Archive for September, 2009

Pedro for September 22:Blogging in the classroom

Blogging is more revolutionary then people think.  It’s one of the more popular activities on the web and if you’re not writing one, then you are certainly reading them. Blogging is a new platform for self-expression on the web. Websites such as Blogger and WordPress take all the technical difficulties out of the equation allowing people to focus more on primarily one thing; Content.

A blog is:

(a contraction of the term “weblog“)[1] is a type of website, usually maintained by an individual with regular entries of commentary, descriptions of events, or other material such as graphics or video.


We can derive from the definition above that Blogging (verb) is the act of posting and maintaining a blog. Web 2.0 is a paradigm shift in the way the Internet is used and viewed. In web 1.0, most of the websites were static and only offered information. Forums were used to discuss such content.  Web 2.0 is all about user contributed content and collaboration thought the web. Blogs have really led the way and are the purest incarnation of web 2.0

Having students post on blogs has several implications.  Because blogs were made for sharing and public in nature, students are motivated to produce quality work. They know that anyone can bring up their page and read their writing.  In a traditional classroom, you can just hand in poor work and not care too much because only your professor will read and grade it. With a larger audience such as the web, students are hesitant to post work without thought. It can also scare students into not doing any work because they are afraid of having their worked scrutinized. If a student lacks confidence in their writing, they become paralyzed as a result.

Another aspect to consider is the permanency of the Internet. Once something is online, it’s there forever. Almost everything on the web is crawled by web engines and archived for research and other use. One example of this process is the waybackmachine website which makes complete copies of certain websites. People can jump online and look at older versions of certain websites. Things like the ‘waybackmachine’ may increase the anxiety of students who know their work is out there forever. I feel blogging is suited for more advance courses.

The immediacy of information at our fingertips makes the internet  a great resource. Students will look for their answers on the Internet regardless so why not bring it into the classroom.  I notice students have difficulty separating their online habits.  Personally, when I chat with friends,  I am using abbreviations and other jargon because I want to get my point across and I have another five blinking windows open. Students have to be careful and not allow their casual online presence to spill when they write academically. Hopefully, students can stay away from Facebook and other websites and get their work up.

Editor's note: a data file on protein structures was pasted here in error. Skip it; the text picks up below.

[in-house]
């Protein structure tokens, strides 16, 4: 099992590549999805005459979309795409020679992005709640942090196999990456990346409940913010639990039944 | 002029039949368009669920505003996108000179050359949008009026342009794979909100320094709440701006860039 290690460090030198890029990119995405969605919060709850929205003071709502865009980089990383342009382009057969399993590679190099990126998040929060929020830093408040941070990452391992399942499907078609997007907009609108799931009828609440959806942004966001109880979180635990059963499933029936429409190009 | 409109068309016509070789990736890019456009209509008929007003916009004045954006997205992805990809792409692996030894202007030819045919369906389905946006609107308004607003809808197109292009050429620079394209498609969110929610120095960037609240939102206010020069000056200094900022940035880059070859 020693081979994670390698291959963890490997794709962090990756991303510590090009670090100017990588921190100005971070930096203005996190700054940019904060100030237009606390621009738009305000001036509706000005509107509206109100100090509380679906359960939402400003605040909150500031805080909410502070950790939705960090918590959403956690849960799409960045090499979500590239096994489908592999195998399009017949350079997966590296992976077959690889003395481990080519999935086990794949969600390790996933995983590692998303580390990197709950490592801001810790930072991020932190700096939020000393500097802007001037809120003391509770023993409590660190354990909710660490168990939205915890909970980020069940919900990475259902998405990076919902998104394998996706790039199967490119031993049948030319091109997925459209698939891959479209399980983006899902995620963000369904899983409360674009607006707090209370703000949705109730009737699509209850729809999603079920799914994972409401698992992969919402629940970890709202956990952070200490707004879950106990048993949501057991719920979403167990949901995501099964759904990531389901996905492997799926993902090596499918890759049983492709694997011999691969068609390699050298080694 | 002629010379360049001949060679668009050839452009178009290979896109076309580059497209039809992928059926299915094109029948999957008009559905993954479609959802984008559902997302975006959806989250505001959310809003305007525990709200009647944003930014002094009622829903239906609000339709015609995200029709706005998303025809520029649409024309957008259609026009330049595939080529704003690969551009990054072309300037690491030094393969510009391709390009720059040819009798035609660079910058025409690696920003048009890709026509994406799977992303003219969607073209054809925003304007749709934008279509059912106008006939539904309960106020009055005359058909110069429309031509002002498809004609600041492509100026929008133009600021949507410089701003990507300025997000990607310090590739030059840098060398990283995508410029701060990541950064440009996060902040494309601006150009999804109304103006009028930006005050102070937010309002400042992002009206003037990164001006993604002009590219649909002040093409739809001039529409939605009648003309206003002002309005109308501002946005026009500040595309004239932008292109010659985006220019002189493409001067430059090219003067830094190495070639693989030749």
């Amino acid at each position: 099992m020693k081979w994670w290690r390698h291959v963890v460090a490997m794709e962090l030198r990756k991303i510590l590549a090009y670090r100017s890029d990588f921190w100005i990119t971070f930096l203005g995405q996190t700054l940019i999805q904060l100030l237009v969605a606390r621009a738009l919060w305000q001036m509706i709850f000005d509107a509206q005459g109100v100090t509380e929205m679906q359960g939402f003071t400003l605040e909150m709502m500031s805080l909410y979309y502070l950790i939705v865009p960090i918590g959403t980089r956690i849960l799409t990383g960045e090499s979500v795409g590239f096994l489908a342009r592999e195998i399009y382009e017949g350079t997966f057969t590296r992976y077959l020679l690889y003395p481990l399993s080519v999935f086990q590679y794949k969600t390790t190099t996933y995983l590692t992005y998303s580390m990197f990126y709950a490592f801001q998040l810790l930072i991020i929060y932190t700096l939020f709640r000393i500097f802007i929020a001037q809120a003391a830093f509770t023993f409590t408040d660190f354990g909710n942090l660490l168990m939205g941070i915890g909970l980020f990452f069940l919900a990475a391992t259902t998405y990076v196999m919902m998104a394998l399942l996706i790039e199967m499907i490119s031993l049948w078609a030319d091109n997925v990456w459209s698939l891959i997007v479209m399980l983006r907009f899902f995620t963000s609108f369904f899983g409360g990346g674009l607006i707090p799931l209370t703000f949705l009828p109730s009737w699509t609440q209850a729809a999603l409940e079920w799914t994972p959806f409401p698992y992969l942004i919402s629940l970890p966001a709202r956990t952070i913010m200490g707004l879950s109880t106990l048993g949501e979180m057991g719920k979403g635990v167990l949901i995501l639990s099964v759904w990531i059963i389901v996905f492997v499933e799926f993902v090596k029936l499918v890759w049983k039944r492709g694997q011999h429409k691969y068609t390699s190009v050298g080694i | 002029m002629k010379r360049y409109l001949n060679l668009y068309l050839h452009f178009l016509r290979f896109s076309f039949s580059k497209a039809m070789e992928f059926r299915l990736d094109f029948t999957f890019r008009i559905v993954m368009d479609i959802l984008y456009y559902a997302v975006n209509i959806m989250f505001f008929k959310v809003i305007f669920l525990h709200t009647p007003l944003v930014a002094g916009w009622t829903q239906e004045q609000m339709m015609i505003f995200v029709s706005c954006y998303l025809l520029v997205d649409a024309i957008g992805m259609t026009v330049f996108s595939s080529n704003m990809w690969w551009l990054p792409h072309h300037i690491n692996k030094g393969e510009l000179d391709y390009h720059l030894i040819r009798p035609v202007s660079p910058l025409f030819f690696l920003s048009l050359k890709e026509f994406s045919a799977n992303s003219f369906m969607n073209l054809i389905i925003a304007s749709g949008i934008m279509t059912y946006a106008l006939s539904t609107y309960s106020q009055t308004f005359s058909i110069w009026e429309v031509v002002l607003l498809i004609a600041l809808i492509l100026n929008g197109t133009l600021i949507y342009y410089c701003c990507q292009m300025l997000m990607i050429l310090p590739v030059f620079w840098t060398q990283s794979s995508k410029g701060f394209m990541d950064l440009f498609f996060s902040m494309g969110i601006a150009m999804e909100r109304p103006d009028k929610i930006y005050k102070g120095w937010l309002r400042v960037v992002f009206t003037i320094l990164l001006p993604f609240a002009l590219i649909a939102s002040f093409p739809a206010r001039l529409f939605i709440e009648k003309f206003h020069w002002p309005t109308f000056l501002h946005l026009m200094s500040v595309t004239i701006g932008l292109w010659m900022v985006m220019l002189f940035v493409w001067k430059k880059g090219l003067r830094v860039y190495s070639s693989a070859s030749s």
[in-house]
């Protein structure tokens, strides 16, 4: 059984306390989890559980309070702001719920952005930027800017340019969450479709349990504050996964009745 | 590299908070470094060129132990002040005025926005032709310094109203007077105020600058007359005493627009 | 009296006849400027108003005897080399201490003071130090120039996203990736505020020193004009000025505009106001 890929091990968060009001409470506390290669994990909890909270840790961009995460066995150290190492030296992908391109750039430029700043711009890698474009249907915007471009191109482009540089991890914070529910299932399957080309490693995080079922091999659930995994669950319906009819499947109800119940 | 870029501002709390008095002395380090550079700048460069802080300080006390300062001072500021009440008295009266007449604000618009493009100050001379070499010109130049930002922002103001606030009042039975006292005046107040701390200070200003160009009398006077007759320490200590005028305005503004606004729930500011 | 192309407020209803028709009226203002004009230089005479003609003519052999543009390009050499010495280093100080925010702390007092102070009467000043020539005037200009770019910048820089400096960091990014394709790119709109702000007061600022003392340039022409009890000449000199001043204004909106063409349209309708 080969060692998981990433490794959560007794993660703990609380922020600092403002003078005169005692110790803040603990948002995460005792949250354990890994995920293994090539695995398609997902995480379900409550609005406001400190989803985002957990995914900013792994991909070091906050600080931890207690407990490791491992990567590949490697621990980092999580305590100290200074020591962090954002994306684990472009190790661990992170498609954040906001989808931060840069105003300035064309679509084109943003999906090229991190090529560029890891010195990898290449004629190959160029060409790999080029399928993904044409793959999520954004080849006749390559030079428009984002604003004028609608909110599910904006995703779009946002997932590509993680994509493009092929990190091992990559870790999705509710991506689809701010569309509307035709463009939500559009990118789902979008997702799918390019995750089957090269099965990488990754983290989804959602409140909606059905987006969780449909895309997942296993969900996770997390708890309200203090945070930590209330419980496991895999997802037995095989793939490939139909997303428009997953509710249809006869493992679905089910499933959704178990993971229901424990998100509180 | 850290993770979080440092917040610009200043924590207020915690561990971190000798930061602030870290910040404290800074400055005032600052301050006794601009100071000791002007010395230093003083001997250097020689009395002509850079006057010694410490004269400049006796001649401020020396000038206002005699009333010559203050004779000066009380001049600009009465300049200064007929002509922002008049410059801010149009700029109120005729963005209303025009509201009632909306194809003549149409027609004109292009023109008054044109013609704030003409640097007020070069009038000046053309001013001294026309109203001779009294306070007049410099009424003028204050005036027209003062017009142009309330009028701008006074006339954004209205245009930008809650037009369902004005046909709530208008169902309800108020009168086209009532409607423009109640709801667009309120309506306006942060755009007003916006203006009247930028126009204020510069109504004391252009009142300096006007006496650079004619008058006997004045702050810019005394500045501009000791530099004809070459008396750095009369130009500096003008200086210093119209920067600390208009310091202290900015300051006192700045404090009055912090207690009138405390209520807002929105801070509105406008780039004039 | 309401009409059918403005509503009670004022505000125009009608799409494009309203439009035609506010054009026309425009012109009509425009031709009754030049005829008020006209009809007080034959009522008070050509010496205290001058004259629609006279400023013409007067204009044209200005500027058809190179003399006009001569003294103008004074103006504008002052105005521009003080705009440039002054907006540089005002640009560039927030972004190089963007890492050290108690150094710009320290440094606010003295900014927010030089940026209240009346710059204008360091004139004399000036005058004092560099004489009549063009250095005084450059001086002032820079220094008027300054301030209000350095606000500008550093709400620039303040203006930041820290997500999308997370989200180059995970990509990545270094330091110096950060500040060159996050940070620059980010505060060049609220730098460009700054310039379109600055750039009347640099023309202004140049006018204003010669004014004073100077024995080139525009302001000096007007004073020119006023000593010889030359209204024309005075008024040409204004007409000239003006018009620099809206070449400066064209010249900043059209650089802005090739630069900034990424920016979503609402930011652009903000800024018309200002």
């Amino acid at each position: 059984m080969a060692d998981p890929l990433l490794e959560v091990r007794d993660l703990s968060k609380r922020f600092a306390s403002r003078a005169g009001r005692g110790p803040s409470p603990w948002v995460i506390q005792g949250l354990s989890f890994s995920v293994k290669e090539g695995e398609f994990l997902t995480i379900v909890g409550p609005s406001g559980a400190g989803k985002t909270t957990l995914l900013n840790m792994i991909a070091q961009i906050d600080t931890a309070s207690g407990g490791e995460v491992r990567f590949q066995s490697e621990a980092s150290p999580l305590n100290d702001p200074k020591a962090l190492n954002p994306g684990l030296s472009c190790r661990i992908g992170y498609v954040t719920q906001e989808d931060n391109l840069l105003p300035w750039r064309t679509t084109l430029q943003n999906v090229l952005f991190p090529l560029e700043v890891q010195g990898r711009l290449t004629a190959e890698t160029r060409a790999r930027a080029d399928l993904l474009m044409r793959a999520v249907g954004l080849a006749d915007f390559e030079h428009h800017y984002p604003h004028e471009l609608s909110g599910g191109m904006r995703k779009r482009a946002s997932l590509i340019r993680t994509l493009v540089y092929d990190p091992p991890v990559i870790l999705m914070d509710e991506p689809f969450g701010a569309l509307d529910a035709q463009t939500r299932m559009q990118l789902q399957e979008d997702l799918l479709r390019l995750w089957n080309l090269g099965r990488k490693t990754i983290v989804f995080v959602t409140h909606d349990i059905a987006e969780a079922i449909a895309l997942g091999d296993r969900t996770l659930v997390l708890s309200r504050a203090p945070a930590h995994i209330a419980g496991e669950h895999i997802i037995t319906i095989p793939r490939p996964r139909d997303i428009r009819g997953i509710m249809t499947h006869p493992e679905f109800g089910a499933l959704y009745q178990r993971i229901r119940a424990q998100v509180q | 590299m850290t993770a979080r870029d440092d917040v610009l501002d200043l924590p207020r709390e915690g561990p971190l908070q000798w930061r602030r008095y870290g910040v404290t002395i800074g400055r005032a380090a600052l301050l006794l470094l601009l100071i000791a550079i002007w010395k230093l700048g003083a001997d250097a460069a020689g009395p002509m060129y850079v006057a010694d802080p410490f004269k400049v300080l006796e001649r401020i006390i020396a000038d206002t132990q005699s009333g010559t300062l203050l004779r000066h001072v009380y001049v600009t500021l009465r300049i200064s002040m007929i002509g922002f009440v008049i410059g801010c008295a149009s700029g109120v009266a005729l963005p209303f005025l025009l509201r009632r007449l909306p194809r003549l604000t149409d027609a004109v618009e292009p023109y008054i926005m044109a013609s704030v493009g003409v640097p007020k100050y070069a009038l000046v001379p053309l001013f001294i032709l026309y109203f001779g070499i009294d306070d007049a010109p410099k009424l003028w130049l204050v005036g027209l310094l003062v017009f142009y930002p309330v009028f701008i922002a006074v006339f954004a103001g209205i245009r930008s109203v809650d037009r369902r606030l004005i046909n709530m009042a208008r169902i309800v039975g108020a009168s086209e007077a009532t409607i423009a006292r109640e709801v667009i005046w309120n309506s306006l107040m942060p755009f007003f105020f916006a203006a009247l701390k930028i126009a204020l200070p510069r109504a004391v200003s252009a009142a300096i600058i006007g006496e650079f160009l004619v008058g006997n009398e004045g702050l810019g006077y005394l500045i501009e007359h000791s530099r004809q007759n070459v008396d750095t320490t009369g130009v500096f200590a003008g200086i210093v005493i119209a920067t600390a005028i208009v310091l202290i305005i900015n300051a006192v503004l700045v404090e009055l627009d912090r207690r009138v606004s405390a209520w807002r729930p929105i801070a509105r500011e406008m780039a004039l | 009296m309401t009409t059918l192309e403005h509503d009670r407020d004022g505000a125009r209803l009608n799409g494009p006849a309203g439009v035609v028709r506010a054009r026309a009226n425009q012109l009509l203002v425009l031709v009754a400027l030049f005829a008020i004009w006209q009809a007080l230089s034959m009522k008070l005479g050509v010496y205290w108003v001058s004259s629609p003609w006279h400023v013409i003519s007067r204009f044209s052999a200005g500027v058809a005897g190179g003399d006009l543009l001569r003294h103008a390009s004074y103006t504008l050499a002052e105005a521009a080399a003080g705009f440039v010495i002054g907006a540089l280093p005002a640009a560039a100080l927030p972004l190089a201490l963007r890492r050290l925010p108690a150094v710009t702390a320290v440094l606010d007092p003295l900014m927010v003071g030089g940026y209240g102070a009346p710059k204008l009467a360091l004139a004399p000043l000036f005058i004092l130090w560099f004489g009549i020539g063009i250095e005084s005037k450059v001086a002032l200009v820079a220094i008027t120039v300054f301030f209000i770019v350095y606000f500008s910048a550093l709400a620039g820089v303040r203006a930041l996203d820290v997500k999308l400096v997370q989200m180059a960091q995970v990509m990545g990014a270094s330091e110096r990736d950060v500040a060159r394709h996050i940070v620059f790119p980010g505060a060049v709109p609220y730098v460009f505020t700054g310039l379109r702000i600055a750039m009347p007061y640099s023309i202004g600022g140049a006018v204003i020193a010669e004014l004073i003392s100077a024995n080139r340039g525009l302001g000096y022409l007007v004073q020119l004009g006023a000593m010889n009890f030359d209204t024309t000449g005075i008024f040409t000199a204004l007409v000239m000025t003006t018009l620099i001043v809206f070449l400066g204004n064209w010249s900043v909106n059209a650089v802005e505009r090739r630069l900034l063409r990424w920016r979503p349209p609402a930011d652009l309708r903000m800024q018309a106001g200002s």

Students are becoming part of the blogopshere, a community of contributors about various topics of the world. Students may not want to be in the public eye for various reasons.  Employers are known to search for your name and should some questionable content come up as a result of that search, you may not get a job. A person’s online presence is very important and people don’t understand how to manage it. I tell people to assume their is no privacy on the Internet. Anything you post is open to questions by various parties, even if you toggle the privacy button.

I follow many blogs myself and find them to be valuable resource of information. Blogging is the new way companies provide their customers with updates (I didn’t forget about Twitter but I will get to that one day). Students are learning how to contribute to the online community, thank goodness there is an edit button while they do it. Students get to state their opinions and become independent thinkers. When they leave class, they may start a blog of their own on a particular topic they have a passion for. More importantly, they are become independent publishers of their own work… like Whitman.

Serpent Drum Reference Image Gloss